Businesses, municipalities, and government departments are quickly finding out that moving into the green phase of recovery may be complicated.
As the countdown continues to the lifting of pandemic restrictions, the province has left it up to individual businesses and municipalities to decide how to proceed.
While private businesses vary on how they tackle the change — from cautious baby steps to completely returning to pre-COVID conditions — New Brunswick's three largest cities are taking very similar approaches to lifting restrictions.
In most cases, things in Fredericton, Moncton and Saint John will return to normal at midnight on Friday — no masks, no capacity limits, no distancing, although some signs, sanitizer and Plexiglas will remain in the short term.
Green means go
In a very brief response sent Wednesday evening, Health Department spokesperson Bruce Macfarlane suggested that life will return to normal on Saturday for all provincial government departments.
"As soon as we go Green when the mandatory order expires, there will be no restrictions," wrote Macfarlane in a one-line response to questions first sent Monday morning.
Meanwhile, the Department of Education says it's still determining what restrictions may remain when the school year starts in September.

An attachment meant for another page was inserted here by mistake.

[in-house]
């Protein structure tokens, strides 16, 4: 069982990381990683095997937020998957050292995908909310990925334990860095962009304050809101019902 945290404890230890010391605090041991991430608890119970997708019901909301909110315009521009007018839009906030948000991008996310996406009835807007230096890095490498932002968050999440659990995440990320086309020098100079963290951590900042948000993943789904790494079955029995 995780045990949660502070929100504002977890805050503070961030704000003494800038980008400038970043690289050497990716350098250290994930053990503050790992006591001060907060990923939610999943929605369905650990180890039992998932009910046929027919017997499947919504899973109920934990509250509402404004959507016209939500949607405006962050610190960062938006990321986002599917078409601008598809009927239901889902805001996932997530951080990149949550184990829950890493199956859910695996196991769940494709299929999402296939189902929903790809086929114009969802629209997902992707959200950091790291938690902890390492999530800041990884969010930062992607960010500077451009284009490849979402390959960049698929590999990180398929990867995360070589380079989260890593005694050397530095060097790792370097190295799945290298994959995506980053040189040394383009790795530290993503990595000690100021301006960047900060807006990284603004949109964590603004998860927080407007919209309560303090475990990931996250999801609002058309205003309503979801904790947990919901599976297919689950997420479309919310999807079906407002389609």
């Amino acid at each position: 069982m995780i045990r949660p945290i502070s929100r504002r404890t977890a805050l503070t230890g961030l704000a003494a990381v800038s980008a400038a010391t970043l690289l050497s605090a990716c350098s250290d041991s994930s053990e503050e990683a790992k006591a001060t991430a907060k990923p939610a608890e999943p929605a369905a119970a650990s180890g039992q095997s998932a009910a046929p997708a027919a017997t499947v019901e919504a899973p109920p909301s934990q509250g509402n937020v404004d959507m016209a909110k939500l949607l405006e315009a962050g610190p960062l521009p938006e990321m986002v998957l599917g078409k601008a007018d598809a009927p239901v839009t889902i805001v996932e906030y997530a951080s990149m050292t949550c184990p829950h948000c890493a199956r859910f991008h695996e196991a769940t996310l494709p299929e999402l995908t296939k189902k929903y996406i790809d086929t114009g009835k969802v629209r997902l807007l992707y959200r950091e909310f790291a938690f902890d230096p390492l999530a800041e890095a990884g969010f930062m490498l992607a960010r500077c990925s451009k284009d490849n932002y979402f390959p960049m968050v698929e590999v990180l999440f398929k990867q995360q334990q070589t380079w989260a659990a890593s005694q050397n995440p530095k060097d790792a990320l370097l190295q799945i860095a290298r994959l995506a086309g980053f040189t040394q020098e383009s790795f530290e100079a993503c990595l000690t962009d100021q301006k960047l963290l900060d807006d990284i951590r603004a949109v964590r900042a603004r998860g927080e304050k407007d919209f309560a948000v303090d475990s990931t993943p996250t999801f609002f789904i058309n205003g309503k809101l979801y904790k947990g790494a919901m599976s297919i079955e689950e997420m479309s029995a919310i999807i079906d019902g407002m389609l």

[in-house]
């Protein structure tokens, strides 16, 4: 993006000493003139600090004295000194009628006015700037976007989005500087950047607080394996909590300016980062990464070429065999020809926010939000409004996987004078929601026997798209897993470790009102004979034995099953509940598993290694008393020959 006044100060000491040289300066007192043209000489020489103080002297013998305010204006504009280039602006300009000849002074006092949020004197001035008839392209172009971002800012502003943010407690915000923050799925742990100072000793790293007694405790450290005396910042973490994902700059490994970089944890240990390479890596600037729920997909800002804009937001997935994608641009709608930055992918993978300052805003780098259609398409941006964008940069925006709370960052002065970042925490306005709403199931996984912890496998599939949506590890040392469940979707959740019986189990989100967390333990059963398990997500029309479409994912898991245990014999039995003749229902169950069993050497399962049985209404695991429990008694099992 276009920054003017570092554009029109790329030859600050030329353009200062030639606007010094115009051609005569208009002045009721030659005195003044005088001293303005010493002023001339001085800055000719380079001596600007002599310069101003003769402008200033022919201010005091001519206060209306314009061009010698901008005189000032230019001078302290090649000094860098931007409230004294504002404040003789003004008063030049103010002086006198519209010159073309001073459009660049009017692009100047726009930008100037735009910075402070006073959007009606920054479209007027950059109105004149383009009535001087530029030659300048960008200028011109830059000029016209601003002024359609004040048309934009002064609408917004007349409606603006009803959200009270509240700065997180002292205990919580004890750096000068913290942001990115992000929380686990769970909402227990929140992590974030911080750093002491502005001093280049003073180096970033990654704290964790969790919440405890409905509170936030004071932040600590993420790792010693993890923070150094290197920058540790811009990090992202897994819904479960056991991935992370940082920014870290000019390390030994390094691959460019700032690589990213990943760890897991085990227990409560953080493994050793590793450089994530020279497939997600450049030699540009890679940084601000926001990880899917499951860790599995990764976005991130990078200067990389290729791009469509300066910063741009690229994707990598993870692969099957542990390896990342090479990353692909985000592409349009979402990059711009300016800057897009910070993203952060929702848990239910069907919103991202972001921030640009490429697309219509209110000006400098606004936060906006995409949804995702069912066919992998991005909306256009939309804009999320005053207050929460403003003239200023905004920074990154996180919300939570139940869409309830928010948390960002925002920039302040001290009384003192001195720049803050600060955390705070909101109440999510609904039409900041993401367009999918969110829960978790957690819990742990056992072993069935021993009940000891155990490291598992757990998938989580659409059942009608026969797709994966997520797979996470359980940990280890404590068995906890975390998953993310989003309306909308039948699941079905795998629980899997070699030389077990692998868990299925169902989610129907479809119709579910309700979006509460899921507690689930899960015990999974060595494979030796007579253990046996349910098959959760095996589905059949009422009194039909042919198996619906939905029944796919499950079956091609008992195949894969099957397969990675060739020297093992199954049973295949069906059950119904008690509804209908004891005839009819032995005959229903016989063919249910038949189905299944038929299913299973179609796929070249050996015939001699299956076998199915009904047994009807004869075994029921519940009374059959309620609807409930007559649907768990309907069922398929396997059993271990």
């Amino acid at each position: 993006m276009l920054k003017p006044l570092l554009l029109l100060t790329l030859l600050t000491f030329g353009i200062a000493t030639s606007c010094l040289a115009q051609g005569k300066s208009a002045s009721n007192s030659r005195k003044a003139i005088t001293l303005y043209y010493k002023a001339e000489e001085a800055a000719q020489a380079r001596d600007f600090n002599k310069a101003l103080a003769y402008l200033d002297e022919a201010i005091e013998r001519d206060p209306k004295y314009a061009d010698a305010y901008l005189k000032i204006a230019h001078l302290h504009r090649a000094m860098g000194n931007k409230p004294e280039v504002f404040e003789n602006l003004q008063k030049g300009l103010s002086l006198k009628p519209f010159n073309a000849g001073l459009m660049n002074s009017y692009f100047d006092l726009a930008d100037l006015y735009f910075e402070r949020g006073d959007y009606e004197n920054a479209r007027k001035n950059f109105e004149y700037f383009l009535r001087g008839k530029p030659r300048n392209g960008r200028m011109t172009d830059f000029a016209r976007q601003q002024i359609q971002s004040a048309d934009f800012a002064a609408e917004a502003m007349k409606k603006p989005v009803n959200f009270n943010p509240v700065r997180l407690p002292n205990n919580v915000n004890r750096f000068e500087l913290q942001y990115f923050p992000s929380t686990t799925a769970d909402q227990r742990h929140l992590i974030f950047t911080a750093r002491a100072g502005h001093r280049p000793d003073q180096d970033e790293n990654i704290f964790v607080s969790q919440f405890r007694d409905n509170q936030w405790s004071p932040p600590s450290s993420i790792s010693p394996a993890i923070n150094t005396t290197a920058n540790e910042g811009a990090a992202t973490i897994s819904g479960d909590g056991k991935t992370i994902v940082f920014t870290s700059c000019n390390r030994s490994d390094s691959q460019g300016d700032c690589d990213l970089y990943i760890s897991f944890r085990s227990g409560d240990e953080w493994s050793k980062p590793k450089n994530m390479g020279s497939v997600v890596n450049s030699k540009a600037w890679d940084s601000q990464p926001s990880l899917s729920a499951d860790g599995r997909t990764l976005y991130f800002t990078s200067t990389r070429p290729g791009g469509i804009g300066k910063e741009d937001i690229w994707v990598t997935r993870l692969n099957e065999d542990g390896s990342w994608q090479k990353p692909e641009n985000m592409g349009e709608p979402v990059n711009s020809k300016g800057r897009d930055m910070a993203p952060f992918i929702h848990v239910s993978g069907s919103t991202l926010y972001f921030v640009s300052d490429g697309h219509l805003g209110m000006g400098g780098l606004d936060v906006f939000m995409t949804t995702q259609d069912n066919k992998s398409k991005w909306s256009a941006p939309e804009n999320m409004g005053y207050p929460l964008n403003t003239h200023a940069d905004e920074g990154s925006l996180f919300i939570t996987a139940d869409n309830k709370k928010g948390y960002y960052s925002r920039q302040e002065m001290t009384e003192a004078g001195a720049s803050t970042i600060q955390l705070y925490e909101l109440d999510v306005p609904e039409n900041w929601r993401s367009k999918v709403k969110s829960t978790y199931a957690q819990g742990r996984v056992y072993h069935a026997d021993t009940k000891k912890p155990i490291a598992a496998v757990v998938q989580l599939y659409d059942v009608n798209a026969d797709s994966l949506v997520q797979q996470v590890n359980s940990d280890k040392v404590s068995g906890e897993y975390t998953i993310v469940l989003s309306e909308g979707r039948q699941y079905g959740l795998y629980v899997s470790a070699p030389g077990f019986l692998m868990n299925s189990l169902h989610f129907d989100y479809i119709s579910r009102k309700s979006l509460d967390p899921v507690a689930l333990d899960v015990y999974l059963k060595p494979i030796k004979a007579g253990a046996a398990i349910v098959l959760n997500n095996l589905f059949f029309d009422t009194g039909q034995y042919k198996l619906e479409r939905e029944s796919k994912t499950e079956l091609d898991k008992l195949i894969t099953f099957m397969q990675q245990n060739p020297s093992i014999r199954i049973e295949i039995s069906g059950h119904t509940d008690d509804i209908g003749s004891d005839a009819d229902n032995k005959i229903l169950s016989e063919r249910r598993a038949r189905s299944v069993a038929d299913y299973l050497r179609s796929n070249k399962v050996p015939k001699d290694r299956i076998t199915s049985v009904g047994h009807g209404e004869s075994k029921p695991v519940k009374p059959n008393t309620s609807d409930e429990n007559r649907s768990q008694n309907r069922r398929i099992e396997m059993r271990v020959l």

A department spokesperson said education officials are working with Public Health "to ensure students and staff are safely welcomed back to schools on Sept. 7. We know it's something lots of people are interested in, and we'll have more to share in the coming weeks."
Geoffrey Downey, a spokesperson for the Department of Justice and Public Safety, said by email that the department is "working with its partners to understand how the transition to the green phase will impact court operations."
City of Fredericton
Masks will no longer be required in any city facility, including buses.
"The public may choose to wear a mask and the City respects this choice," said a news release from the city.
The city's transit system will return to its regular schedule on Tuesday. Occupancy restrictions will be lifted on buses, but some pandemic-related changes will remain, like the driver's Plexiglas barriers and hand sanitizer at entrances. Extra cleaning will continue until the end of the year, and the use of one-directional entrance and exit doors will remain encouraged, although not required.
At recreational facilities, masking, distancing, contact tracing and hand sanitizing will no longer be required and most will return to normal, pre-COVID operations in the coming days.
All facilities, including parks and green spaces will return to normal capacities and operational plans will not be required for special events.
Masks will no longer be mandatory in municipal facilities.
A letter sent to employees specifies that they can continue to wear masks if they prefer "and the City will continue to support any and all employees wishing to wear them while at work. Wearing a mask will be a personal choice. The City will not tolerate any workplace conduct such as bullying or prohibited behaviour related to mask use."
Physical barriers, like Plexiglas, will remain in place and will be "re-evaluated at the end of each month. Partitions currently installed in city vehicles will also remain in place."
All COVID-19 related signs will be removed, except for hand washing signs in the washrooms.
The frequent cleaning of work areas, vehicles and equipment will no longer be done, but for those who want to continue the practice, cleaning products will still be made available